A series of deadly attacks by Islamic State operatives in and around Baghdad may be a sign that the militants are “reverting to their roots” as a terrorist organization, the top U.S. commander for the Middle East said Wednesday.
Army Gen. Joseph Votel, the head of U.S. Central Command, said this does not mean IS has given up its ambition to create a so-called caliphate. But he said it marks a new turn in tactics aimed at diverting attention from the group’s recent battlefield losses.
Speaking to reporters while traveling to the Middle East, Votel said the attacks that have rocked Baghdad over the past week, killing upward of 200 civilians, are an illustration of the dynamic nature of the war.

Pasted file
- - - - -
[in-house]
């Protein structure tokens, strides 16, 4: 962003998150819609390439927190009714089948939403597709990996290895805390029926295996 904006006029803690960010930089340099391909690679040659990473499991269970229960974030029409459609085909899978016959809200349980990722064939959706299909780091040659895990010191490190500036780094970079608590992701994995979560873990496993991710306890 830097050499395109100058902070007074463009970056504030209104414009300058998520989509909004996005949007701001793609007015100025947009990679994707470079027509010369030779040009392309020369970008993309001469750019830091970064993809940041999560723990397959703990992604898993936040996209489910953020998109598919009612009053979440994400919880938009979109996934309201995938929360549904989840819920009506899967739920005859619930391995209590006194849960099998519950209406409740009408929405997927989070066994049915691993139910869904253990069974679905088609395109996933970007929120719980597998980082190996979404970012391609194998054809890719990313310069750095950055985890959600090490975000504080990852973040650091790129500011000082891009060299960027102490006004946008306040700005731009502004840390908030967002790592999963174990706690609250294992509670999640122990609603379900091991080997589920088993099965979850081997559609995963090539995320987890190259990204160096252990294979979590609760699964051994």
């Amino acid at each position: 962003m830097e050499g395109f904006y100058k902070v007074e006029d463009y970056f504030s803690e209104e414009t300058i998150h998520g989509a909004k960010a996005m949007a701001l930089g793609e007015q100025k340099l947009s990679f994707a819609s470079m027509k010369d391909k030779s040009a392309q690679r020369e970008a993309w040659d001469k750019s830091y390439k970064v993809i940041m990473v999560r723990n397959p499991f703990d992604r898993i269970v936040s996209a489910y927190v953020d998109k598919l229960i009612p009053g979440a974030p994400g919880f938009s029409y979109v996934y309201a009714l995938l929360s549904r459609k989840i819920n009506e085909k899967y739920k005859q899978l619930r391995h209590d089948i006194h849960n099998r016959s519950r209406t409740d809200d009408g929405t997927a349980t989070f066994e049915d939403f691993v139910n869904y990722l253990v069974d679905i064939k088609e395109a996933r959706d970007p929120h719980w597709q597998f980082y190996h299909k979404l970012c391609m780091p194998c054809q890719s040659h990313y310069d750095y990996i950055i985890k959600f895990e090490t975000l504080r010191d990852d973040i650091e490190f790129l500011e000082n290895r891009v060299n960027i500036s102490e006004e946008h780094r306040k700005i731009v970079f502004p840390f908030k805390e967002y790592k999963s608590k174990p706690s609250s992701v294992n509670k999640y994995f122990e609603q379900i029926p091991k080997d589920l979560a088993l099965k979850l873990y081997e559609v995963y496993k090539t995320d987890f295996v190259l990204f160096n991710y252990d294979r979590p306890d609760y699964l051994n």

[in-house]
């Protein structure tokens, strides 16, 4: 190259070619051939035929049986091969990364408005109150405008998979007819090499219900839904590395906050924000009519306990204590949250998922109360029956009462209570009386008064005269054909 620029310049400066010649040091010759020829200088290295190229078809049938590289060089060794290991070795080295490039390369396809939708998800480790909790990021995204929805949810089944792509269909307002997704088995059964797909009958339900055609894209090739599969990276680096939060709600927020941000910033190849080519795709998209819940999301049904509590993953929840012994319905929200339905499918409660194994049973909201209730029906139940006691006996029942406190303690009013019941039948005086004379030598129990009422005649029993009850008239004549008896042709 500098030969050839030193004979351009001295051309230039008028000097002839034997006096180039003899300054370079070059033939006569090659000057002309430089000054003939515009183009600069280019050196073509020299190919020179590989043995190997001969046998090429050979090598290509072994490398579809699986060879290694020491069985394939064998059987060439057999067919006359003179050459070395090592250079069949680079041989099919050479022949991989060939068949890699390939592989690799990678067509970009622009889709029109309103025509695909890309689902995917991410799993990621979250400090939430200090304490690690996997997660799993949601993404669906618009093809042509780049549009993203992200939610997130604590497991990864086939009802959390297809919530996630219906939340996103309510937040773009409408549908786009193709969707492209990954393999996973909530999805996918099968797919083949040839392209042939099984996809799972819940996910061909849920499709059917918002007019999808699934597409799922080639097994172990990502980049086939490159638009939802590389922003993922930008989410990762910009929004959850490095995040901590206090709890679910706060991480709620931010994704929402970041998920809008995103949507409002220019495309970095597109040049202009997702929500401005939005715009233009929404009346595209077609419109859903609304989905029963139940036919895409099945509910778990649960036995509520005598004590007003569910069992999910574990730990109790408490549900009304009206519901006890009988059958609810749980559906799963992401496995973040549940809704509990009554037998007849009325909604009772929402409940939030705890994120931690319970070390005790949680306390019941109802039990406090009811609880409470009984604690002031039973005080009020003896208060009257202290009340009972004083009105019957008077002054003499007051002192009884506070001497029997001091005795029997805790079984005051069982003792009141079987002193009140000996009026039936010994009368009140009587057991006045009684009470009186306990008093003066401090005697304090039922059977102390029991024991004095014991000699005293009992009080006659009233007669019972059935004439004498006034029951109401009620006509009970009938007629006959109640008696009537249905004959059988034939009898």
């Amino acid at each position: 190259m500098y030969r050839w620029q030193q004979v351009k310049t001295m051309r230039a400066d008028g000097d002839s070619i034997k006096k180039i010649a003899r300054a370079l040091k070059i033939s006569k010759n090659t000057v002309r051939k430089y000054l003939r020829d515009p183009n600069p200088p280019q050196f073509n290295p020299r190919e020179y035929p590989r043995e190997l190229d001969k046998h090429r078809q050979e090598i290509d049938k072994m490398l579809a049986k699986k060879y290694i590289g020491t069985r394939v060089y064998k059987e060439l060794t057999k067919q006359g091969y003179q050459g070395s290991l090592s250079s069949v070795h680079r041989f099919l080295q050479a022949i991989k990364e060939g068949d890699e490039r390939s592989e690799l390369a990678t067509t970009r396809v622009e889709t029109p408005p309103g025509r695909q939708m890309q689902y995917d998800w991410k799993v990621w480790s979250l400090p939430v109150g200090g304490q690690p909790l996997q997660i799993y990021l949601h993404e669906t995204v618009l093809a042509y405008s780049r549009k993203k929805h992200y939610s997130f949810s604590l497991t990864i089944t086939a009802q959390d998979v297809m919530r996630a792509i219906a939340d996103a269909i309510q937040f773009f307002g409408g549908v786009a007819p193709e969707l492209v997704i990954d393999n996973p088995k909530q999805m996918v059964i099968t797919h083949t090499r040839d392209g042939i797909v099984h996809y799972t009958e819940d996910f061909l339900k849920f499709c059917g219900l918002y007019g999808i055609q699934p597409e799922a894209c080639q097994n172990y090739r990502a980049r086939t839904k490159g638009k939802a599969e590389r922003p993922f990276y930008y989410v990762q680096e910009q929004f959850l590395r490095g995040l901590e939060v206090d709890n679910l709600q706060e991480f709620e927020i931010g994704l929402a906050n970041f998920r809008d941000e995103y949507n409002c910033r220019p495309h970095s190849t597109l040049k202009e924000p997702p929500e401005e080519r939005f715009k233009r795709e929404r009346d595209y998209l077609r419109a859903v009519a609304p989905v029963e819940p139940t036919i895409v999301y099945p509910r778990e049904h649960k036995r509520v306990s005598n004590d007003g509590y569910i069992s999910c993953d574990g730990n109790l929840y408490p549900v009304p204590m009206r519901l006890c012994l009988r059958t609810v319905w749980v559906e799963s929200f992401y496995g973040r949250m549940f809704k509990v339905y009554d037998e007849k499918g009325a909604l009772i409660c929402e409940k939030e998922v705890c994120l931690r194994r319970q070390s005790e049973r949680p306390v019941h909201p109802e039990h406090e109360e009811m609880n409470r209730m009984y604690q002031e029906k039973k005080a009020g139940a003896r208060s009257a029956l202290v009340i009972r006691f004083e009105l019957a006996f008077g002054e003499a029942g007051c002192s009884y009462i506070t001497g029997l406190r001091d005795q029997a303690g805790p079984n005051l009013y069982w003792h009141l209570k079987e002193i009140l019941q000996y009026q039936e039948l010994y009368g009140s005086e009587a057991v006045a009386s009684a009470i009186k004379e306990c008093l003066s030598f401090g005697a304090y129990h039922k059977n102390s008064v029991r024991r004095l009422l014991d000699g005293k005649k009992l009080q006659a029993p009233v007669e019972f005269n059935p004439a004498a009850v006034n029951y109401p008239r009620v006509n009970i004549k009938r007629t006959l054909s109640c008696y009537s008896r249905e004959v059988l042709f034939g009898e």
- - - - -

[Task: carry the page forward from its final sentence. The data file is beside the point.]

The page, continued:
“We have to respect our enemies and respect their ability to adapt and adjust on the battlefield,” he said.
“In this regard, some of the attacks we’re seeing in Baghdad — I think we are seeing a manifestation of that. We are seeing them see opportunities and take advantage of those opportunities,” he added. “I think they believe it will cause the Iraqi government to divert forces, divert effort, divert intellectual horsepower to solving those problems” as opposed to priorities like recapturing the IS stronghold of Mosul in northern Iraq.